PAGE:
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dunnnc, on the old campers, I would have never been afraid to add drag wheels, as the frames were almost universally very heavy-duty, at least twice as strong as what we now see.
Have you looked at the frame on your camper? It isn't even a real I-beam, but three pieces of sheet metal welded together to make a fake I-beam. Much cheaper than the real thing, but extremely weak.
I have the same type on my camper, and it makes me cringe every time I look at it.
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Old 05-13-2012, 10:15 PM   #16
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This is our 2nd Flagstaff Super Lite and I agree the frames are flimsy, but for just backing into a driveway, I would not hesitate to put the wheels on. It is a very momentary load which is in all seriousness probably not a much as stablilizing it in a campground for days/weeks/months.
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Old 05-13-2012, 10:25 PM   #17
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Quote:
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Don't they make a riser kit for Surveyors?

Yes - there is a F/R riser kit and it should not void the warranty if its installed by the dealer. The kit lifts the camper about 3" by putting blocks above the torsion axles and extending the mounting brackets.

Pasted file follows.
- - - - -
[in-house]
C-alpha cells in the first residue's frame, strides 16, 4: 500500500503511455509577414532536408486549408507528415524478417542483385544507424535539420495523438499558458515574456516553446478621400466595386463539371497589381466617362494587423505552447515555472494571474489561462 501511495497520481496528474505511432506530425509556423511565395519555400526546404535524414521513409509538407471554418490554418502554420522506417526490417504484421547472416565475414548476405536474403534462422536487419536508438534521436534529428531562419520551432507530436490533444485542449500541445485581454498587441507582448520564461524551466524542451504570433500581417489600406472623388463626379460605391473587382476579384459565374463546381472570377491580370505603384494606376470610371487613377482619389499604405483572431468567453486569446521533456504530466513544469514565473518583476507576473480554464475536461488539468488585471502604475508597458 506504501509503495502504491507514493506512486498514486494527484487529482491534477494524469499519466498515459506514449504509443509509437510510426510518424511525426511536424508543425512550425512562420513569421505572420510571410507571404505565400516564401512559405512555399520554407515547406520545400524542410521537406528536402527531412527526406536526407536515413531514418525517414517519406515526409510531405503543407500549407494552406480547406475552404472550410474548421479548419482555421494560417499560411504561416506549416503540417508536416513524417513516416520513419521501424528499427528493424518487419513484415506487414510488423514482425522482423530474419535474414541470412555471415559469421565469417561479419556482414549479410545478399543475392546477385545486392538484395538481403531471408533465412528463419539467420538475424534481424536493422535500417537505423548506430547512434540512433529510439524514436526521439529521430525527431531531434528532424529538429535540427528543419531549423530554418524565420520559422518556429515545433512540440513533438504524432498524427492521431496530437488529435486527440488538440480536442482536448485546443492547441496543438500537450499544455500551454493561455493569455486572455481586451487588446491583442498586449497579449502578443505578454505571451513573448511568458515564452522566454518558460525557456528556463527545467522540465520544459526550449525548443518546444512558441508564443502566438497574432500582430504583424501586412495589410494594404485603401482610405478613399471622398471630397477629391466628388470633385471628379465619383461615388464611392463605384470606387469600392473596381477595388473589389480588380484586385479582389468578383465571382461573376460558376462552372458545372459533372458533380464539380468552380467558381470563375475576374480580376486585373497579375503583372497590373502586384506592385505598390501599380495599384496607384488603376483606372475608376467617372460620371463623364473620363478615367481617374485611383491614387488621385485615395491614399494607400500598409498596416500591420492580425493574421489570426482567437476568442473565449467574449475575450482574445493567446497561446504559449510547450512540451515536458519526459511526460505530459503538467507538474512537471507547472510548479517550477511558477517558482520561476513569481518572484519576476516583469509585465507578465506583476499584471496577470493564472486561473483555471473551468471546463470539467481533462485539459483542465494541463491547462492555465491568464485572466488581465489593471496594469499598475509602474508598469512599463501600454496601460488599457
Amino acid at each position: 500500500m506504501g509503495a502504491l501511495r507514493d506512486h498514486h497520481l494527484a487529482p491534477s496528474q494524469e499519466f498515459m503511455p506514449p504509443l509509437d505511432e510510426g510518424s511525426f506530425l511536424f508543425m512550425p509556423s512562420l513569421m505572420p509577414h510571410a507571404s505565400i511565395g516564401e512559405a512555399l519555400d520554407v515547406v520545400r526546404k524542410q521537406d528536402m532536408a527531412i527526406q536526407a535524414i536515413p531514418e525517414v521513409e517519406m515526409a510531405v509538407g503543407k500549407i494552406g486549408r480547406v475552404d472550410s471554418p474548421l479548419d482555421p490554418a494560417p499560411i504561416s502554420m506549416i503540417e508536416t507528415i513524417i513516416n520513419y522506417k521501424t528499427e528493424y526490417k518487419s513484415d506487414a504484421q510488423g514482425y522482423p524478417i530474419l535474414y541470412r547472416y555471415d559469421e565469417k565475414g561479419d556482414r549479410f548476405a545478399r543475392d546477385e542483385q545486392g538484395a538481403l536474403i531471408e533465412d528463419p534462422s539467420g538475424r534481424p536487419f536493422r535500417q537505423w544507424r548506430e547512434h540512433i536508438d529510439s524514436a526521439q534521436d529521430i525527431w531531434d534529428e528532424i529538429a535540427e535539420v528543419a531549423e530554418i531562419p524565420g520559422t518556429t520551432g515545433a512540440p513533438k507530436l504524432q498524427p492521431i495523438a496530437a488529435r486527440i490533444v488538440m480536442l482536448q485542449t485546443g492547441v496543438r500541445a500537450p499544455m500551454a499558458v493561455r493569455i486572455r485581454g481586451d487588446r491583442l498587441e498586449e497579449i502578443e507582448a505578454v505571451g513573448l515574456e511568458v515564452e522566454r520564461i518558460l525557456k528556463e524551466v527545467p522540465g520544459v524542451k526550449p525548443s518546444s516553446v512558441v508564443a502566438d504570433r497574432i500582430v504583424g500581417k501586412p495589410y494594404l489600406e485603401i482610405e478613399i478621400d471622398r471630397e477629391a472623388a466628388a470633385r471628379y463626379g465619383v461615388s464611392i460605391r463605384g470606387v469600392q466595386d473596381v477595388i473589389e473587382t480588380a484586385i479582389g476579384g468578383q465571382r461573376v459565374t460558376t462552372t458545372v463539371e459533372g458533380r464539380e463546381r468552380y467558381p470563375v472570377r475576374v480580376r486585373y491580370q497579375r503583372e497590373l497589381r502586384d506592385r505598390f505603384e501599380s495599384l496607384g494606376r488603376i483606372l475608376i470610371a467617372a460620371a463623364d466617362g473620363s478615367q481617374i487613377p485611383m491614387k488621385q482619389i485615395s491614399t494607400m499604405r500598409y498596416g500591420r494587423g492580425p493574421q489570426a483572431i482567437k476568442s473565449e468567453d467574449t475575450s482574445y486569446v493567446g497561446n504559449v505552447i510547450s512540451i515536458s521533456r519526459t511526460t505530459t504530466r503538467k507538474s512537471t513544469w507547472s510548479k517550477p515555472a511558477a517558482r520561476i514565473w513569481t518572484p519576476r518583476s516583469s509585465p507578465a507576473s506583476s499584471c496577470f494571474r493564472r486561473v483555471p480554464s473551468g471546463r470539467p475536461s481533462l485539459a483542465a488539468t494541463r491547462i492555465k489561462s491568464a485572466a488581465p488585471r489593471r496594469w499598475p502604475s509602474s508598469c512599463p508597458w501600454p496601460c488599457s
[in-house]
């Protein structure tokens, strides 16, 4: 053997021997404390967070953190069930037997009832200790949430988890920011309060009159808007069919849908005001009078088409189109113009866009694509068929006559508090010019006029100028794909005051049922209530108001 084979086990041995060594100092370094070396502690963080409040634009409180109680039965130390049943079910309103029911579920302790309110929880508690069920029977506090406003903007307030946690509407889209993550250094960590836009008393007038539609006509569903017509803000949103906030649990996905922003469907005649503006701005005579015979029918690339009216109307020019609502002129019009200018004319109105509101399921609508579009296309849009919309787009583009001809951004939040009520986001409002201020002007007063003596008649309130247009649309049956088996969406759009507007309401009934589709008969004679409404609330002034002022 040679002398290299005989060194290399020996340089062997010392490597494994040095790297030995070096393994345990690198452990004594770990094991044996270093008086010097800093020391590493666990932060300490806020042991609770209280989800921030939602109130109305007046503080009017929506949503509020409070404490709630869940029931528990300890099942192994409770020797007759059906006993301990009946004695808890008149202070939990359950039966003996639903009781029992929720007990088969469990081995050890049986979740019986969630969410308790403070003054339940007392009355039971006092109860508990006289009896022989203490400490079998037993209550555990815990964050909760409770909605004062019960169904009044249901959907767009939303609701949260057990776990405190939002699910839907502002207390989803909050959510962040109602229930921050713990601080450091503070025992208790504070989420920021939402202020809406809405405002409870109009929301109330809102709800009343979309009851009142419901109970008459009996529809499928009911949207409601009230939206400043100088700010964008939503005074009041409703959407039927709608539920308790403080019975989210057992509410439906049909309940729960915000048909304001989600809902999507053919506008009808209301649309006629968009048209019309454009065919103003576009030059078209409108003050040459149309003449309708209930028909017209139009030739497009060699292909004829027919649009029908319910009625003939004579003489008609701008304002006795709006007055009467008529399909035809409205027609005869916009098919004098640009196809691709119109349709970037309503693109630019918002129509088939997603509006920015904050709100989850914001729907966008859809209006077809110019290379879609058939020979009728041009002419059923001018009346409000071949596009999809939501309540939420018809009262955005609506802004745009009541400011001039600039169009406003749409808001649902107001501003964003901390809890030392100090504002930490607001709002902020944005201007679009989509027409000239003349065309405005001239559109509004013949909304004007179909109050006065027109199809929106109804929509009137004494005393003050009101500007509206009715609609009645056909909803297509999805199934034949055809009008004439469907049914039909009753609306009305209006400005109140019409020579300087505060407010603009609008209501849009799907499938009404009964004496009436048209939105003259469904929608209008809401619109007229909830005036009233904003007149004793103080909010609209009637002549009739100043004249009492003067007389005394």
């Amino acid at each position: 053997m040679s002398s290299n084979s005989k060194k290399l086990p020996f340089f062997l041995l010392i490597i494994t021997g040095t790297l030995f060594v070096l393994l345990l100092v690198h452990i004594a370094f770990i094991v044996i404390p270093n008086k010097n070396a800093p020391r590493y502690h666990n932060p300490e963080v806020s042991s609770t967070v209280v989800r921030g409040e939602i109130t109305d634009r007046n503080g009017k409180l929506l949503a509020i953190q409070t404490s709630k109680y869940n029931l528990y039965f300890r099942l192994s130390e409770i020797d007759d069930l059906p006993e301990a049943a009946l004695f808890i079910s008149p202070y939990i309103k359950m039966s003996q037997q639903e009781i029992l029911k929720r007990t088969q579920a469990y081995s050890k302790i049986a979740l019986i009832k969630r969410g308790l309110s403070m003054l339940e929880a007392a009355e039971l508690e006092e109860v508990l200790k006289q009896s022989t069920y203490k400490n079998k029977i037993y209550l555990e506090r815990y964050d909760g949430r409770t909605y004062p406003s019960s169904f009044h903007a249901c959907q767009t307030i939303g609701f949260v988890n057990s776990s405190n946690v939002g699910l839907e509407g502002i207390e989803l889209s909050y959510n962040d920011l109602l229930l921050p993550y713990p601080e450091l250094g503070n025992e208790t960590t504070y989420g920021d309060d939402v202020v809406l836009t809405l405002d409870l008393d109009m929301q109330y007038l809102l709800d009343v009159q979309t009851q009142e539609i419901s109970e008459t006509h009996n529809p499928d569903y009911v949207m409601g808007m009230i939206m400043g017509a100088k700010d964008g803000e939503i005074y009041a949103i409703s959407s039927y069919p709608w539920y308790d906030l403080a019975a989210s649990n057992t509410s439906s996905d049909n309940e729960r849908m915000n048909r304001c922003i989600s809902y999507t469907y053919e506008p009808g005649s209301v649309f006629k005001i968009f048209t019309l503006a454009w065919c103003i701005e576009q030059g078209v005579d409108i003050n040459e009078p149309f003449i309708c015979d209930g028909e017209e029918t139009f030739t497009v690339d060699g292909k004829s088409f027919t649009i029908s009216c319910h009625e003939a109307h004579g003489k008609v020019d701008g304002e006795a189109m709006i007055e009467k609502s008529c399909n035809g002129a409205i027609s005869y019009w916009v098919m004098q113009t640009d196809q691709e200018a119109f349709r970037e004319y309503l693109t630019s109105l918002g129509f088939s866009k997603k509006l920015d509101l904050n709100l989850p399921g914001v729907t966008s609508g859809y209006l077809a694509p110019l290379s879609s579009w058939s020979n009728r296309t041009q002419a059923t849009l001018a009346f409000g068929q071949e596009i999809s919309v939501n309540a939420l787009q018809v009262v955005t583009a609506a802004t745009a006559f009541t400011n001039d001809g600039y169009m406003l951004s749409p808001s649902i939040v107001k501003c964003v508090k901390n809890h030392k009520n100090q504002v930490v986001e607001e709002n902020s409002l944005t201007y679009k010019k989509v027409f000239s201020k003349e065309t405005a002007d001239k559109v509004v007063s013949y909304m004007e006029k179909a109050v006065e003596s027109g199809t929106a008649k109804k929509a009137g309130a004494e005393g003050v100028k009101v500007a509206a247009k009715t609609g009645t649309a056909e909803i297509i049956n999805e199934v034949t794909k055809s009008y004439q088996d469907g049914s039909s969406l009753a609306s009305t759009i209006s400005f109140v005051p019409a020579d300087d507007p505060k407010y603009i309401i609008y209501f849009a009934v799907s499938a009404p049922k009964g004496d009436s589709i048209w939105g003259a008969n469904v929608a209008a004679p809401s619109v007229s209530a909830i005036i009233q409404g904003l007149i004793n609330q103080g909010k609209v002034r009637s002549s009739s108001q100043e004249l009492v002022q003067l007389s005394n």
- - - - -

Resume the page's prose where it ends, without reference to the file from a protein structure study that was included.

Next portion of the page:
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Old 05-13-2012, 10:37 PM   #18
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"It is a very momentary load which is in all seriousness probably not a much as stablilizing it in a campground for days/weeks/months."
-------
Actually probably not an accurate assumption. Most instances of dragging the rear end of a camper involves only one side at a time, and the forces could/would be many times greater than what the stabilizer jacks could apply. Just because the force is momentary does not mean that it would not exceed the yield strength of the frame.
I would really hate to see someone bend the frame on their camper because they got bad advice. Always better to err on the side of caution.
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Old 05-13-2012, 10:41 PM   #19
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Yes - there is a F/R riser kit and it should not void the warranty if its installed by the dealer. The kit lifts the camper about 3" by putting blocks above the torsion axles and extending the mounting brackets.
I would guess the dealer could do it and avoid warranty problems, but around Concord, NC the dealer gets over $95/hr and I would guesstimate at least 6-8 hrs labor. Add to that, the cost of the kit, re-setting the hitch and you're talking some serious change just to be able to get in your driveway.

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Old 05-14-2012, 10:59 AM   #20
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Just got off the phone with the dealer. They recommend the extra wheel. I expressed the concern over frame material and he said, it is true that some tt's use "c" channel material for their frame, that's not the case with Surveyor. If it was just a problem getting into my driveway, I'm sure I could rig something up, but I live on an common drive that for five house and the enterance is narrow and steep. He also said that it would keep the warranty in tact. Thanks for all the advice.

Rick